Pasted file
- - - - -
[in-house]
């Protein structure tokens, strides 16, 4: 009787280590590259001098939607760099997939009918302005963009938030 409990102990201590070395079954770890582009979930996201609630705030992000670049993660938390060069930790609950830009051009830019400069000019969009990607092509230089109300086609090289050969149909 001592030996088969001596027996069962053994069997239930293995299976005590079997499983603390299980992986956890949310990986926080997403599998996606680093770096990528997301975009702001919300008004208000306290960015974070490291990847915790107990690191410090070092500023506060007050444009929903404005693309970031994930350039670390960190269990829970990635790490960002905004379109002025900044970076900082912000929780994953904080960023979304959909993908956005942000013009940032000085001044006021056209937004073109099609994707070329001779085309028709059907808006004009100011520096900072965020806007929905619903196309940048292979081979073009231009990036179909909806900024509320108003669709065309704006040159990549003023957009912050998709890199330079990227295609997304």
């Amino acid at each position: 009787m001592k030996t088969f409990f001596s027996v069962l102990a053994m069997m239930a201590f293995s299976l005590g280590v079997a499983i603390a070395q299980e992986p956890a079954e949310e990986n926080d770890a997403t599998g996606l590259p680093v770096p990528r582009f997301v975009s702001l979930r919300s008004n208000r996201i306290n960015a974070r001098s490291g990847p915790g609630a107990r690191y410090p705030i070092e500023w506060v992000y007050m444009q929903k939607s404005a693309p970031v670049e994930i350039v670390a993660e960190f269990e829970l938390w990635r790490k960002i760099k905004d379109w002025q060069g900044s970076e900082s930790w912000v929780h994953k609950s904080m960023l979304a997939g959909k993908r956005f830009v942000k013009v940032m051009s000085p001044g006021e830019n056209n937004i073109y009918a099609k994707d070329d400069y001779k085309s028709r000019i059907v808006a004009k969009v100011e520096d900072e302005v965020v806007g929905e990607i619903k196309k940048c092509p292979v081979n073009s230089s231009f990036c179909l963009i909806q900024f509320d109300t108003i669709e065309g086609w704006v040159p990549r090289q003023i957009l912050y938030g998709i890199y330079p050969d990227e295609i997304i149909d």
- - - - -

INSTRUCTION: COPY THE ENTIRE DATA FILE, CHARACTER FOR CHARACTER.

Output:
[in-house]
């Protein structure tokens, strides 16, 4: 009787280590590259001098939607760099997939009918302005963009938030 409990102990201590070395079954770890582009979930996201609630705030992000670049993660938390060069930790609950830009051009830019400069000019969009990607092509230089109300086609090289050969149909 001592030996088969001596027996069962053994069997239930293995299976005590079997499983603390299980992986956890949310990986926080997403599998996606680093770096990528997301975009702001919300008004208000306290960015974070490291990847915790107990690191410090070092500023506060007050444009929903404005693309970031994930350039670390960190269990829970990635790490960002905004379109002025900044970076900082912000929780994953904080960023979304959909993908956005942000013009940032000085001044006021056209937004073109099609994707070329001779085309028709059907808006004009100011520096900072965020806007929905619903196309940048292979081979073009231009990036179909909806900024509320108003669709065309704006040159990549003023957009912050998709890199330079990227295609997304």
């Amino acid at each position: 009787m001592k030996t088969f409990f001596s027996v069962l102990a053994m069997m239930a201590f293995s299976l005590g280590v079997a499983i603390a070395q299980e992986p956890a079954e949310e990986n926080d770890a997403t599998g996606l590259p680093v770096p990528r582009f997301v975009s702001l979930r919300s008004n208000r996201i306290n960015a974070r001098s490291g990847p915790g609630a107990r690191y410090p705030i070092e500023w506060v992000y007050m444009q929903k939607s404005a693309p970031v670049e994930i350039v670390a993660e960190f269990e829970l938390w990635r790490k960002i760099k905004d379109w002025q060069g900044s970076e900082s930790w912000v929780h994953k609950s904080m960023l979304a997939g959909k993908r956005f830009v942000k013009v940032m051009s000085p001044g006021e830019n056209n937004i073109y009918a099609k994707d070329d400069y001779k085309s028709r000019i059907v808006a004009k969009v100011e520096d900072e302005v965020v806007g929905e990607i619903k196309k940048c092509p292979v081979n073009s230089s231009f990036c179909l963009i909806q900024f509320d109300t108003i669709e065309g086609w704006v040159p990549r090289q003023i957009l912050y938030g998709i890199y330079p050969d990227e295609i997304i149909d």